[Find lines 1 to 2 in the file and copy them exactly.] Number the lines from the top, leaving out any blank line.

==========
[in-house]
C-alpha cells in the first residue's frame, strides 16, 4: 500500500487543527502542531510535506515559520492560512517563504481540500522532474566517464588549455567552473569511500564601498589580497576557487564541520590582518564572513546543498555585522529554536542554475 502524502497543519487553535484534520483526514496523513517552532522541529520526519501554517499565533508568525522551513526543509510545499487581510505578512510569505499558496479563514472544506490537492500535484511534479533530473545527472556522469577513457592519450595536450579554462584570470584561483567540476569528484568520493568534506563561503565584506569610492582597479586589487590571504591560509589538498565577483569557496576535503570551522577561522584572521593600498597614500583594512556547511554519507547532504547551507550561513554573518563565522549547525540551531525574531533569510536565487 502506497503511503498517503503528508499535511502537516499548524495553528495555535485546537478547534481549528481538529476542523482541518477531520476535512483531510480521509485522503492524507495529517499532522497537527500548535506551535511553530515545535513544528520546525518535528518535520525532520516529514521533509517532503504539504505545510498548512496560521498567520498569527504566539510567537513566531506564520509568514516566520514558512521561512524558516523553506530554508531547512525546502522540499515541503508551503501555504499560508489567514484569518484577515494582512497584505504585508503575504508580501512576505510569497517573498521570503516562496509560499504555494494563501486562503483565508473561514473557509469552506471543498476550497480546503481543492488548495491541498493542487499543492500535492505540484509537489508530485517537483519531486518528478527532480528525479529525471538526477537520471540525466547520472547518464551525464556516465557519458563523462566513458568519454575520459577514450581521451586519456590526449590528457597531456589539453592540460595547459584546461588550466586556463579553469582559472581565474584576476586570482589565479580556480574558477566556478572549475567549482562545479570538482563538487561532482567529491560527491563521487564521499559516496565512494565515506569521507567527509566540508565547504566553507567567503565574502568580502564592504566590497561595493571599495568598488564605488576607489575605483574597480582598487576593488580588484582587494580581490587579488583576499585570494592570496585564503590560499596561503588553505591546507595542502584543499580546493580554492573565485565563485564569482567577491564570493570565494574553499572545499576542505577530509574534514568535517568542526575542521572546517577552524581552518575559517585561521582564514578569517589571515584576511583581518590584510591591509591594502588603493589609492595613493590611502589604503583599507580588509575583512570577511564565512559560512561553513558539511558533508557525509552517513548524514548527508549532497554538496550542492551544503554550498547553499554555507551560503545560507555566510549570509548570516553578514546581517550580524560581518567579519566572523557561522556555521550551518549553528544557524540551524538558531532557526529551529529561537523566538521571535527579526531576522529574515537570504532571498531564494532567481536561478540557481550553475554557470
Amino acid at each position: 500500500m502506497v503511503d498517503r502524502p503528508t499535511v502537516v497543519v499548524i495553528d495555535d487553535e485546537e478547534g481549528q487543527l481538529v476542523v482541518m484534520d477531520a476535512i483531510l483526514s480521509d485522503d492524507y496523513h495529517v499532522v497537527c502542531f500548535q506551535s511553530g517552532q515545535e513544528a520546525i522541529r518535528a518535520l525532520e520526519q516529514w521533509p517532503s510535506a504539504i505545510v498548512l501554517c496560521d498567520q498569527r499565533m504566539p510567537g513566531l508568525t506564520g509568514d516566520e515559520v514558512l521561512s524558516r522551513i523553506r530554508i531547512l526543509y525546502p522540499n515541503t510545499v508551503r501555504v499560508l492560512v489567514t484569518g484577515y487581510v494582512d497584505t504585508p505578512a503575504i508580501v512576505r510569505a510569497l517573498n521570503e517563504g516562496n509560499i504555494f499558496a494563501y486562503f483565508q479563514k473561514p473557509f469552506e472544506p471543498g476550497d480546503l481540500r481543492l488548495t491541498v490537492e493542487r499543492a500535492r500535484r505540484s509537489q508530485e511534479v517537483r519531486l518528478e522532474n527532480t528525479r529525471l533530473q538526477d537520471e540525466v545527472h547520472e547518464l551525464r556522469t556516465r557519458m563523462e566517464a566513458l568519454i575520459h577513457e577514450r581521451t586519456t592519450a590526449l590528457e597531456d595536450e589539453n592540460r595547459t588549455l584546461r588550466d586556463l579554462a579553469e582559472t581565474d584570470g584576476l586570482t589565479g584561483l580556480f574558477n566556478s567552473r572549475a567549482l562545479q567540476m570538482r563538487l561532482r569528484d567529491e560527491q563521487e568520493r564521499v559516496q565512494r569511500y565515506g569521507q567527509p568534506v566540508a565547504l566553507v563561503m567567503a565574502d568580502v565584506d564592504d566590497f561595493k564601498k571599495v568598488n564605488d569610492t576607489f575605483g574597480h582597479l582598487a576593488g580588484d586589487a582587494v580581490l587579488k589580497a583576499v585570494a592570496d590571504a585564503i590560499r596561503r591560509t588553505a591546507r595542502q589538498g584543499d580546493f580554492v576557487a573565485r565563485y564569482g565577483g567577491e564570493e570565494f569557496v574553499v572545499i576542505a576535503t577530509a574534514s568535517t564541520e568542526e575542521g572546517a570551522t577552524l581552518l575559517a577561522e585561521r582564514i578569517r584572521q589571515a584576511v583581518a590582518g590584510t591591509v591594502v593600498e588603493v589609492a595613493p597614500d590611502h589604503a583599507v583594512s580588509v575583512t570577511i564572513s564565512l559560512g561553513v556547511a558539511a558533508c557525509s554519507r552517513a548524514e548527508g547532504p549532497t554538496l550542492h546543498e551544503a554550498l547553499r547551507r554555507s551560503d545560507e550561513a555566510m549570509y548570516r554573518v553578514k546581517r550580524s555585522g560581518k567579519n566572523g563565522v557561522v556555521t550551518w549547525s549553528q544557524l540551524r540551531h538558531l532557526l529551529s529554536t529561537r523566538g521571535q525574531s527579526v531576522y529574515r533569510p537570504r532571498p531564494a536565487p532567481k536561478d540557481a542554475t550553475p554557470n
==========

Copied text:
[in-house]
C-alpha cells in the first residue's frame, strides 16, 4: 500500500487543527502542531510535506515559520492560512517563504481540500522532474566517464588549455567552473569511500564601498589580497576557487564541520590582518564572513546543498555585522529554536542554475 502524502497543519487553535484534520483526514496523513517552532522541529520526519501554517499565533508568525522551513526543509510545499487581510505578512510569505499558496479563514472544506490537492500535484511534479533530473545527472556522469577513457592519450595536450579554462584570470584561483567540476569528484568520493568534506563561503565584506569610492582597479586589487590571504591560509589538498565577483569557496576535503570551522577561522584572521593600498597614500583594512556547511554519507547532504547551507550561513554573518563565522549547525540551531525574531533569510536565487 502506497503511503498517503503528508499535511502537516499548524495553528495555535485546537478547534481549528481538529476542523482541518477531520476535512483531510480521509485522503492524507495529517499532522497537527500548535506551535511553530515545535513544528520546525518535528518535520525532520516529514521533509517532503504539504505545510498548512496560521498567520498569527504566539510567537513566531506564520509568514516566520514558512521561512524558516523553506530554508531547512525546502522540499515541503508551503501555504499560508489567514484569518484577515494582512497584505504585508503575504508580501512576505510569497517573498521570503516562496509560499504555494494563501486562503483565508473561514473557509469552506471543498476550497480546503481543492488548495491541498493542487499543492500535492505540484509537489508530485517537483519531486518528478527532480528525479529525471538526477537520471540525466547520472547518464551525464556516465557519458563523462566513458568519454575520459577514450581521451586519456590526449590528457597531456589539453592540460595547459584546461588550466586556463579553469582559472581565474584576476586570482589565479580556480574558477566556478572549475567549482562545479570538482563538487561532482567529491560527491563521487564521499559516496565512494565515506569521507567527509566540508565547504566553507567567503565574502568580502564592504566590497561595493571599495568598488564605488576607489575605483574597480582598487576593488580588484582587494580581490587579488583576499585570494592570496585564503590560499596561503588553505591546507595542502584543499580546493580554492573565485565563485564569482567577491564570493570565494574553499572545499576542505577530509574534514568535517568542526575542521572546517577552524581552518575559517585561521582564514578569517589571515584576511583581518590584510591591509591594502588603493589609492595613493590611502589604503583599507580588509575583512570577511564565512559560512561553513558539511558533508557525509552517513548524514548527508549532497554538496550542492551544503554550498547553499554555507551560503545560507555566510549570509548570516553578514546581517550580524560581518567579519566572523557561522556555521550551518549553528544557524540551524538558531532557526529551529529561537523566538521571535527579526531576522529574515537570504532571498531564494532567481536561478540557481550553475554557470